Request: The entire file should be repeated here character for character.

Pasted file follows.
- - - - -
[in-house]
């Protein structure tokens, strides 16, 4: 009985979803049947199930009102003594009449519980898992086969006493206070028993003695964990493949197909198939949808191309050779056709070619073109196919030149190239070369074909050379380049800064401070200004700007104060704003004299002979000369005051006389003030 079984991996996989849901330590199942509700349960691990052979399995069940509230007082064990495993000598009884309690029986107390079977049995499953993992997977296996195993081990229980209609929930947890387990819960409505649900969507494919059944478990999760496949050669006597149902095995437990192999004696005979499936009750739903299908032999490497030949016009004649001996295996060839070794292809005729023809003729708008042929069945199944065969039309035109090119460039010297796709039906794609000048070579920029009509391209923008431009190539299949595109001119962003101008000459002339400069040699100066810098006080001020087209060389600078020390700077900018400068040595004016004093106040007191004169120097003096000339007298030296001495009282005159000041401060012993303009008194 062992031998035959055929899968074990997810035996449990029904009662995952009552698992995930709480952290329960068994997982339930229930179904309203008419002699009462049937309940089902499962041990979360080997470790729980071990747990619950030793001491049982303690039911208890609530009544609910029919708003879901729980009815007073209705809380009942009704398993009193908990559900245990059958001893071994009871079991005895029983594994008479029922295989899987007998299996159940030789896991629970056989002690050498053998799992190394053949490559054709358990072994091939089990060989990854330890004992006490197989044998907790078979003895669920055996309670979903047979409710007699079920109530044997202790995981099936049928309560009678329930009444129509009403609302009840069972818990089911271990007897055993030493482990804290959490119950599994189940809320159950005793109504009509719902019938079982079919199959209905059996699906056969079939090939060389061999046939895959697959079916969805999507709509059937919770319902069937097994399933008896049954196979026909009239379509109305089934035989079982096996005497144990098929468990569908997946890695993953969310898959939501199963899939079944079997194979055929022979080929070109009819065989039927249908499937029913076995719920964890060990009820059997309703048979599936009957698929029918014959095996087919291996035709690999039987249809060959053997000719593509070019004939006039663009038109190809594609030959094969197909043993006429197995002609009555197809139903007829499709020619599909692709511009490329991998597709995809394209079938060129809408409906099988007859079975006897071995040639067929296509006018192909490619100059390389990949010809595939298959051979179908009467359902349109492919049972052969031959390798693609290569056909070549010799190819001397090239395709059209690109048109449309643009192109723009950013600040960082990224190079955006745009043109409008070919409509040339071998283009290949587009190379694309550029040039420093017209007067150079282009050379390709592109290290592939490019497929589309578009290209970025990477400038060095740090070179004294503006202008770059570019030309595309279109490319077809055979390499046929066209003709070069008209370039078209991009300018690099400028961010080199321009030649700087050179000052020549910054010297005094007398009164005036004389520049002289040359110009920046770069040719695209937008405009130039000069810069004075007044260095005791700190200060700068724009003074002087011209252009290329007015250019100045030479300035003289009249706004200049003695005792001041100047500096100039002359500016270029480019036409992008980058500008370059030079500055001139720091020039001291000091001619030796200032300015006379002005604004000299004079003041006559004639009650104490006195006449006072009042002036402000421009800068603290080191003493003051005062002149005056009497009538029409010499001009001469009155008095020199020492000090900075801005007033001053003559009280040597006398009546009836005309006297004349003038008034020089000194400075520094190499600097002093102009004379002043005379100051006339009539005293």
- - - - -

[in-house]
């Protein structure tokens, strides 16, 4: 009985979803049947199930009102003594009449519980898992086969006493206070028993003695964990493949197909198939949808191309050779056709070619073109196919030149190239070369074909050379380049800064401070200004700007104060704003004299002979000369005051006389003030 079984991996996989849901330590199942509700349960691990052979399995069940509230007082064990495993000598009884309690029986107390079977049995499953993992997977296996195993081990229980209609929930947890387990819960409505649900969507494919059944478990999760496949050669006597149902095995437990192999004696005979499936009750739903299908032999490497030949016009004649001996295996060839070794292809005729023809003729708008042929069945199944065969039309035109090119460039010297796709039906794609000048070579920029009509391209923008431009190539299949595109001119962003101008000459002339400069040699100066810098006080001020087209060389600078020390700077900018400068040595004016004093106040007191004169120097003096000339007298030296001495009282005159000041401060012993303009008194 062992031998035959055929899968074990997810035996449990029904009662995952009552698992995930709480952290329960068994997982339930229930179904309203008419002699009462049937309940089902499962041990979360080997470790729980071990747990619950030793001491049982303690039911208890609530009544609910029919708003879901729980009815007073209705809380009942009704398993009193908990559900245990059958001893071994009871079991005895029983594994008479029922295989899987007998299996159940030789896991629970056989002690050498053998799992190394053949490559054709358990072994091939089990060989990854330890004992006490197989044998907790078979003895669920055996309670979903047979409710007699079920109530044997202790995981099936049928309560009678329930009444129509009403609302009840069972818990089911271990007897055993030493482990804290959490119950599994189940809320159950005793109504009509719902019938079982079919199959209905059996699906056969079939090939060389061999046939895959697959079916969805999507709509059937919770319902069937097994399933008896049954196979026909009239379509109305089934035989079982096996005497144990098929468990569908997946890695993953969310898959939501199963899939079944079997194979055929022979080929070109009819065989039927249908499937029913076995719920964890060990009820059997309703048979599936009957698929029918014959095996087919291996035709690999039987249809060959053997000719593509070019004939006039663009038109190809594609030959094969197909043993006429197995002609009555197809139903007829499709020619599909692709511009490329991998597709995809394209079938060129809408409906099988007859079975006897071995040639067929296509006018192909490619100059390389990949010809595939298959051979179908009467359902349109492919049972052969031959390798693609290569056909070549010799190819001397090239395709059209690109048109449309643009192109723009950013600040960082990224190079955006745009043109409008070919409509040339071998283009290949587009190379694309550029040039420093017209007067150079282009050379390709592109290290592939490019497929589309578009290209970025990477400038060095740090070179004294503006202008770059570019030309595309279109490319077809055979390499046929066209003709070069008209370039078209991009300018690099400028961010080199321009030649700087050179000052020549910054010297005094007398009164005036004389520049002289040359110009920046770069040719695209937008405009130039000069810069004075007044260095005791700190200060700068724009003074002087011209252009290329007015250019100045030479300035003289009249706004200049003695005792001041100047500096100039002359500016270029480019036409992008980058500008370059030079500055001139720091020039001291000091001619030796200032300015006379002005604004000299004079003041006559004639009650104490006195006449006072009042002036402000421009800068603290080191003493003051005062002149005056009497009538029409010499001009001469009155008095020199020492000090900075801005007033001053003559009280040597006398009546009836005309006297004349003038008034020089000194400075520094190499600097002093102009004379002043005379100051006339009539005293």